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The Academic Life: Overcoming Stereotypes in Academia

25.09.2019Comments are closed.

SEB LU assistant professor Tamara Pavasović Trošt earned her Ph.D. in sociology from Harvard University. Born in Serbia and growing up in the States, her life experiences brought her to Slovenia. Her research interests include nationalism, stereotypes, ethnic identity, and culture, with a geographical focus on the Western Balkans, applying qualitative and mixed research methods. Noted among her international rewards and recognitions is the best article award in the field of nationalism from the London School of Economics.

Dr. Tamara Pavasović Trošt,

Assistant Professor, Academic Unit for International Economics and Business

What is the most inspiring part of academic life for you?

Academic life is incredibly multi-faceted – teaching, researching, writing articles, presenting at conferences, and mentoring students. Not all of these parts take the same amount of time, nor are they equally fulfilling, and definitely not all are inspirational. If I had to pick the most inspiring thing, it would be seeing how what I do matters to students – seeing you made a difference, motivating someone who maybe would have given up on the university, inspiring students to see new perspectives, making students feel like you hear them and see them and that they’re not just a number. I think everyone needs to feel a sense of meaning at work, whatever their job is – that what you’re doing actually matters. With research and writing, it sometimes takes a long time to see the impact of what you’re doing, whereas with teaching, you can see it day to day.

As a sociologist you research stereotypes. What would you say are the main stereotypes of academics and academic life? Do these stereotypes differ by region, or could you say they are predominantly global?

I don’t really research the stereotypes of academics, but I do think they are different in different regions. In this part of the world, I think academics are perceived as pretentious, very “high up,” and unapproachable. In the US, there’s less of a hierarchical relationship between students and professors, so the relationship is more informal. However, there I think there’s a stereotype of academics (well, sociologists at least) as liberal, living posh lives, disconnected from the real world. Of course, I don’t think any of these stereotypes are true.

Nowadays, universities are operating in global environments, with high proportions of international staff and students, aiming to enhance the academic and student experience. What benefits do international academics bring to schools?

A different worldview, definitely! When you’re socialized in one system, it’s easy to start thinking this is the way things work everywhere. International academics bring some fresh air – new perspectives, new ways of interacting with students, different types of assignments, different kinds of anecdotes

Connecting different fields of study is about creating thinking across boundaries. As a sociologist teaching and researching at the school of economics and business, what kind of methods and perspectives did you bring to studying economics and business?

In terms of methods, I try to get students to see the value in qualitative and mixed methods research, and to see that quantitative hypothesis testing and regression is not the only way to create knowledge. Qualitative methods help us understand how things work, and why, and they can show us how our quantitative models might be flawed, or not measuring what we think they are measuring. In terms of perspectives, there are so many concepts from sociology that are relevant in understanding economic and business life – concepts like emotional labour, structural inequality, implicit bias, social and cultural capital . . .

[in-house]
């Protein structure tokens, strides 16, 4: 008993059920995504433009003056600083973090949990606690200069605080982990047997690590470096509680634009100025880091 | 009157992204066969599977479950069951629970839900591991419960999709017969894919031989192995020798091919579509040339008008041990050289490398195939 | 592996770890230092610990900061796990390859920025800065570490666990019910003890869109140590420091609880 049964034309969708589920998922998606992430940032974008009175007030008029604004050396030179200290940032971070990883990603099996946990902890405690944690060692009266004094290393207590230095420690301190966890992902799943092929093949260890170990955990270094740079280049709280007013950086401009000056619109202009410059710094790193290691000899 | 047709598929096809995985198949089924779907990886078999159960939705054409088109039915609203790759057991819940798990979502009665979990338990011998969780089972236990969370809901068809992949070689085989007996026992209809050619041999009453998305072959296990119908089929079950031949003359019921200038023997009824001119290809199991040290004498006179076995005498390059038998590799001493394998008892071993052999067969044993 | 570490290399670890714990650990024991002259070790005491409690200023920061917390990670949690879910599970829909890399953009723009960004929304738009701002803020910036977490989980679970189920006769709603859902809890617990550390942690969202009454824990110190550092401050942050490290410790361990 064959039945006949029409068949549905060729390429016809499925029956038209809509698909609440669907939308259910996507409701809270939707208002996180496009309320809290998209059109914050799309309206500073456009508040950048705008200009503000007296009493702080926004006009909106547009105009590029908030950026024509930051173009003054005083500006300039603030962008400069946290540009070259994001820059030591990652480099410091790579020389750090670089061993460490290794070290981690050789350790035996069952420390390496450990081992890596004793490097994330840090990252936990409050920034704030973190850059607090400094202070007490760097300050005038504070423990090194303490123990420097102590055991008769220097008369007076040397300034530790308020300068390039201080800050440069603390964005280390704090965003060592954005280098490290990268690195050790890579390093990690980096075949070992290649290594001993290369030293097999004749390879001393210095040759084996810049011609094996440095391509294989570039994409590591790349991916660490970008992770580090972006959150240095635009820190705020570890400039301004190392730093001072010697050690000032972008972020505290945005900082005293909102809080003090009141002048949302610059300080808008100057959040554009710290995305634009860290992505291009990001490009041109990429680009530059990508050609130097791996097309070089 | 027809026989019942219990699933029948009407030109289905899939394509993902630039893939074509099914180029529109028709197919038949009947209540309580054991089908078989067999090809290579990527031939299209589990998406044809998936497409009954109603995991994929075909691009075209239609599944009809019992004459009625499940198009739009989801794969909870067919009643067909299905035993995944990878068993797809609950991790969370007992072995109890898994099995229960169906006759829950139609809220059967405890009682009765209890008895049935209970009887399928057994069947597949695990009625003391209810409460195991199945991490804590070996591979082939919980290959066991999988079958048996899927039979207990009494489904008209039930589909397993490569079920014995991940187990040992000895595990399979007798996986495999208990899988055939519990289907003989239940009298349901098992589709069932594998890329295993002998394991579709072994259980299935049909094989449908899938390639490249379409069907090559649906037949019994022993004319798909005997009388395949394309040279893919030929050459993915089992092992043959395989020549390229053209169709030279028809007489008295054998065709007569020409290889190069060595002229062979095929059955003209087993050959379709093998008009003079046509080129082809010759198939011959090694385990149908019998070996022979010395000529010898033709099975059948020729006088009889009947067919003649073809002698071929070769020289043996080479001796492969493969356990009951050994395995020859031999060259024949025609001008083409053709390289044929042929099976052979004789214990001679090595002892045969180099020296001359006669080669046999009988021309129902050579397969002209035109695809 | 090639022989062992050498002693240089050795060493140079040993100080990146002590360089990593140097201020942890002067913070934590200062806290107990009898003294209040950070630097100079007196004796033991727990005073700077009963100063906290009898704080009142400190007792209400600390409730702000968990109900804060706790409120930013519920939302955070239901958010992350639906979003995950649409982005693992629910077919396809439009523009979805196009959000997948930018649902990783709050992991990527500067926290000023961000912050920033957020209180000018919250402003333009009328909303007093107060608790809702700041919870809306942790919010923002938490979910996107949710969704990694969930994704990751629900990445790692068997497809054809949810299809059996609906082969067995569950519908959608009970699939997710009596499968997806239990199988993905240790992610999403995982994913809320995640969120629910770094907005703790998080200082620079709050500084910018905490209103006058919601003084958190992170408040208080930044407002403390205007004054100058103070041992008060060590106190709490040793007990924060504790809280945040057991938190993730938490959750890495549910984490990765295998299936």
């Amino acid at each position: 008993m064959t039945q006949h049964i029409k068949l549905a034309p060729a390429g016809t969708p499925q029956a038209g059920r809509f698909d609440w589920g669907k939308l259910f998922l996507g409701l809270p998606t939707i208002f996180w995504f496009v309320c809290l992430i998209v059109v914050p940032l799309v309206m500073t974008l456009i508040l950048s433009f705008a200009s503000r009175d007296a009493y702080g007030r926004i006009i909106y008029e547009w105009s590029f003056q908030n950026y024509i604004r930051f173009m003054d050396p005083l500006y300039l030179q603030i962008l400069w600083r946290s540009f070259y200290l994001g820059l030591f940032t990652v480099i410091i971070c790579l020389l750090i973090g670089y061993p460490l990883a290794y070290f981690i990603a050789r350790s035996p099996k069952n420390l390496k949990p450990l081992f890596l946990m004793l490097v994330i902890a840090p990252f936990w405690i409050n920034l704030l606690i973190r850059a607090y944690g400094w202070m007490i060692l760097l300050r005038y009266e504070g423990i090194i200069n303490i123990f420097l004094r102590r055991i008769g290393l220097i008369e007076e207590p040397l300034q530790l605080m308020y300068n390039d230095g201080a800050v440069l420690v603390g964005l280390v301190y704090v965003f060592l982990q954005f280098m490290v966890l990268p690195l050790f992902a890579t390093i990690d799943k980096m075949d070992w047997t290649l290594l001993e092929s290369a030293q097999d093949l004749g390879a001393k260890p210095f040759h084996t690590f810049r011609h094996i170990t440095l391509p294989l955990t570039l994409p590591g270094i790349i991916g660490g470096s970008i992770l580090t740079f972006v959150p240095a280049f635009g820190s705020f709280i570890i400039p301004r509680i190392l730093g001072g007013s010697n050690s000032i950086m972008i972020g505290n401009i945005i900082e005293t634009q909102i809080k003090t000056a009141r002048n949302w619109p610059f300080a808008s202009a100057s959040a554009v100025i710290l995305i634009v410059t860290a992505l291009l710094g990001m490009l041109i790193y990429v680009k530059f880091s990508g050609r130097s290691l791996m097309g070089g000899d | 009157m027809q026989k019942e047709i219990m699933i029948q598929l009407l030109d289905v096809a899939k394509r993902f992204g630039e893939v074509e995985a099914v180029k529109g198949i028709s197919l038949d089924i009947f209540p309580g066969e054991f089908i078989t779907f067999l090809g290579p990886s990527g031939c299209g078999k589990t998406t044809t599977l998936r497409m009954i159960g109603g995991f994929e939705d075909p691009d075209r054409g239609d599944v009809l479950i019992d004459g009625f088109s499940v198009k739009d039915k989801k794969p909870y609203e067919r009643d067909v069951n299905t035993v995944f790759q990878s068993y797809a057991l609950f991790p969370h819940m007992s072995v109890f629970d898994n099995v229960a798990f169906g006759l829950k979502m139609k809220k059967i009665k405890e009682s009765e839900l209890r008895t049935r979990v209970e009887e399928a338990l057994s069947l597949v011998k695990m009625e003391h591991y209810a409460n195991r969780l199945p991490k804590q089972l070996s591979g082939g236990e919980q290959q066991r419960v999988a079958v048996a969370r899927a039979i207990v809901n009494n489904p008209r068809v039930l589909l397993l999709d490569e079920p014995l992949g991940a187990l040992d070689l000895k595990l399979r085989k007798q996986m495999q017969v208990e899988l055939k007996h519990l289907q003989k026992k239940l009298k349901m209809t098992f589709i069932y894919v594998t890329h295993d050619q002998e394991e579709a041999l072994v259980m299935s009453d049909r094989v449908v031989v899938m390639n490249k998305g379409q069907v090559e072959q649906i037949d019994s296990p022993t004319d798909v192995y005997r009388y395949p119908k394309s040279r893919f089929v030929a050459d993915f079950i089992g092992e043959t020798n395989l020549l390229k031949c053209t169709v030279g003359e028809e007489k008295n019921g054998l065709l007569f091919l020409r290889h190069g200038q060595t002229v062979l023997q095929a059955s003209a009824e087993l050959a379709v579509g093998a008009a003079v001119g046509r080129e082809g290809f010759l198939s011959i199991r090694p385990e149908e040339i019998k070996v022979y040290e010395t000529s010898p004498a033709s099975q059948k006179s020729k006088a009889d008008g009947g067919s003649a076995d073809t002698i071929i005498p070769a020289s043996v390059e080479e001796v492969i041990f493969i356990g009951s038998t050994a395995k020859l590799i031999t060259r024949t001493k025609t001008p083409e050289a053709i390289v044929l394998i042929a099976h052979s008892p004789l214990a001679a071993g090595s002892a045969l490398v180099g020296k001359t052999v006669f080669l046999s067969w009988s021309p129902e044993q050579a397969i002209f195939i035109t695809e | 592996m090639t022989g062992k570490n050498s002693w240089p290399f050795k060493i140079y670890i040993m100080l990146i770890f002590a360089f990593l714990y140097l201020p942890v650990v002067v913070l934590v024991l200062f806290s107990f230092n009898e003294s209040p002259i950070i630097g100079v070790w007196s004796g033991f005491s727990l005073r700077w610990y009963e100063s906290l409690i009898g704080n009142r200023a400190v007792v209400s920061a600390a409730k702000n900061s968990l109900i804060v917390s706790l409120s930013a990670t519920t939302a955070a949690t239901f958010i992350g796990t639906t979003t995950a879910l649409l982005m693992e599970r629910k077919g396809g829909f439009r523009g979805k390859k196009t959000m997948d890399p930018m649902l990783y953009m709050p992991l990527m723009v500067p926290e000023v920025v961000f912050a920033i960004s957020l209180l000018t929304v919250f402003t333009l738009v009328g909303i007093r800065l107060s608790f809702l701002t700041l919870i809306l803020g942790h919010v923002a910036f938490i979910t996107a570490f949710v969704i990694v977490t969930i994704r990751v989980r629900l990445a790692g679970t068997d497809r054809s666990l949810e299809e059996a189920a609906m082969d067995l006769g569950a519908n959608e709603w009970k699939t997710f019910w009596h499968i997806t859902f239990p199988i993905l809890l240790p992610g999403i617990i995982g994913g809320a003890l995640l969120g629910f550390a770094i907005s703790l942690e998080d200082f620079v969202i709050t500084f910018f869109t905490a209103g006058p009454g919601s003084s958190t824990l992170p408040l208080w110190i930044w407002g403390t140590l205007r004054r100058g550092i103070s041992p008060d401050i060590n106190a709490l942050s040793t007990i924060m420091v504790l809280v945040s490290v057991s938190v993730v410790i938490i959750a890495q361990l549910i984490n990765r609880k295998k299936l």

What are the biggest differences in the academic experience in Harvard University compared to the School of Economics and Business University of Ljubljana?

At Harvard, the classes were smaller, and instructors had a maximum of two different courses per semester – so you could learn all your studentsʼ names, and really engage with them and the material, and you got to pick the courses you taught, so of course you only taught classes you were really passionate about. Here our teaching loads are heavier, and we have to cover a wider variety of courses, so itʼs a little more challenging to have the same levels of energy and enthusiasm in the classroom. But Harvard is a rich, private school, so itʼs unfair to compare them. I find our students more enthusiastic and appreciative in class. And some of our classrooms, especially in the English-track program, are more diverse (this semester, I had students from Cambodia, Canada, all parts of Europe, Asia, etc.), which makes the classroom dynamics great – the wide range of social, economic, and cultural backgrounds makes for good debates!

What would you vote for the best learning experience for you in 2018?

Having to teach in Slovenian. It was my first time teaching a relatively complex topic in Slovenian, in which I don’t feel completely comfortable yet, and it was quite humbling. The students were great though – they helped me with terminology, were good sports about the mistakes I made, and it ended up being a really fun course to teach. It made me gain more respect and empathy for people who have to daily “perform” in a language that they don’t speak well.

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